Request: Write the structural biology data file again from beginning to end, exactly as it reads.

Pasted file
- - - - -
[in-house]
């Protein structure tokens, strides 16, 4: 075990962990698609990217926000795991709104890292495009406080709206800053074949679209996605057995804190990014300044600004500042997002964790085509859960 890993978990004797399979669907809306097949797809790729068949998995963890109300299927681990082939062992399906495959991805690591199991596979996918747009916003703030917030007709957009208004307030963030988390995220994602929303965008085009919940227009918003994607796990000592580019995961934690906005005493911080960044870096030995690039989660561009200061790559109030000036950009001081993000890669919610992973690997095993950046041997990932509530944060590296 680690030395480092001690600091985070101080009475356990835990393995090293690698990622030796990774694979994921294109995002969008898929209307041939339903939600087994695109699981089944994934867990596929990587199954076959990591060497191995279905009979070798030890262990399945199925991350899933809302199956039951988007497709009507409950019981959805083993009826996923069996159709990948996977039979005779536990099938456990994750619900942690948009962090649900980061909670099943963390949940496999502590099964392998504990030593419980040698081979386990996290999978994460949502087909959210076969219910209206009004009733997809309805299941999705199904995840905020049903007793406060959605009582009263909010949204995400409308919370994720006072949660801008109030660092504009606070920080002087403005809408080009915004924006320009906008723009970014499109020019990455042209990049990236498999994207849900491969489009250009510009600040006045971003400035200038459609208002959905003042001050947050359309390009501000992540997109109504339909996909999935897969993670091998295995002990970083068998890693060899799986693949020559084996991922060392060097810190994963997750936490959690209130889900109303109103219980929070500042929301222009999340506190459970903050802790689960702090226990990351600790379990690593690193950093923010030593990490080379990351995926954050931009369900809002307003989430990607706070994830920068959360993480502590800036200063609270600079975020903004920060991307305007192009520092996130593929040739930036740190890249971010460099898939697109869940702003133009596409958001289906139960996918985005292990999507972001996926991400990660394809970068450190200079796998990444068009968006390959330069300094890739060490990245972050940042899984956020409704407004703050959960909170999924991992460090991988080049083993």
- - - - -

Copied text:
[in-house]
């Protein structure tokens, strides 16, 4: 075990962990698609990217926000795991709104890292495009406080709206800053074949679209996605057995804190990014300044600004500042997002964790085509859960 890993978990004797399979669907809306097949797809790729068949998995963890109300299927681990082939062992399906495959991805690591199991596979996918747009916003703030917030007709957009208004307030963030988390995220994602929303965008085009919940227009918003994607796990000592580019995961934690906005005493911080960044870096030995690039989660561009200061790559109030000036950009001081993000890669919610992973690997095993950046041997990932509530944060590296 680690030395480092001690600091985070101080009475356990835990393995090293690698990622030796990774694979994921294109995002969008898929209307041939339903939600087994695109699981089944994934867990596929990587199954076959990591060497191995279905009979070798030890262990399945199925991350899933809302199956039951988007497709009507409950019981959805083993009826996923069996159709990948996977039979005779536990099938456990994750619900942690948009962090649900980061909670099943963390949940496999502590099964392998504990030593419980040698081979386990996290999978994460949502087909959210076969219910209206009004009733997809309805299941999705199904995840905020049903007793406060959605009582009263909010949204995400409308919370994720006072949660801008109030660092504009606070920080002087403005809408080009915004924006320009906008723009970014499109020019990455042209990049990236498999994207849900491969489009250009510009600040006045971003400035200038459609208002959905003042001050947050359309390009501000992540997109109504339909996909999935897969993670091998295995002990970083068998890693060899799986693949020559084996991922060392060097810190994963997750936490959690209130889900109303109103219980929070500042929301222009999340506190459970903050802790689960702090226990990351600790379990690593690193950093923010030593990490080379990351995926954050931009369900809002307003989430990607706070994830920068959360993480502590800036200063609270600079975020903004920060991307305007192009520092996130593929040739930036740190890249971010460099898939697109869940702003133009596409958001289906139960996918985005292990999507972001996926991400990660394809970068450190200079796998990444068009968006390959330069300094890739060490990245972050940042899984956020409704407004703050959960909170999924991992460090991988080049083993």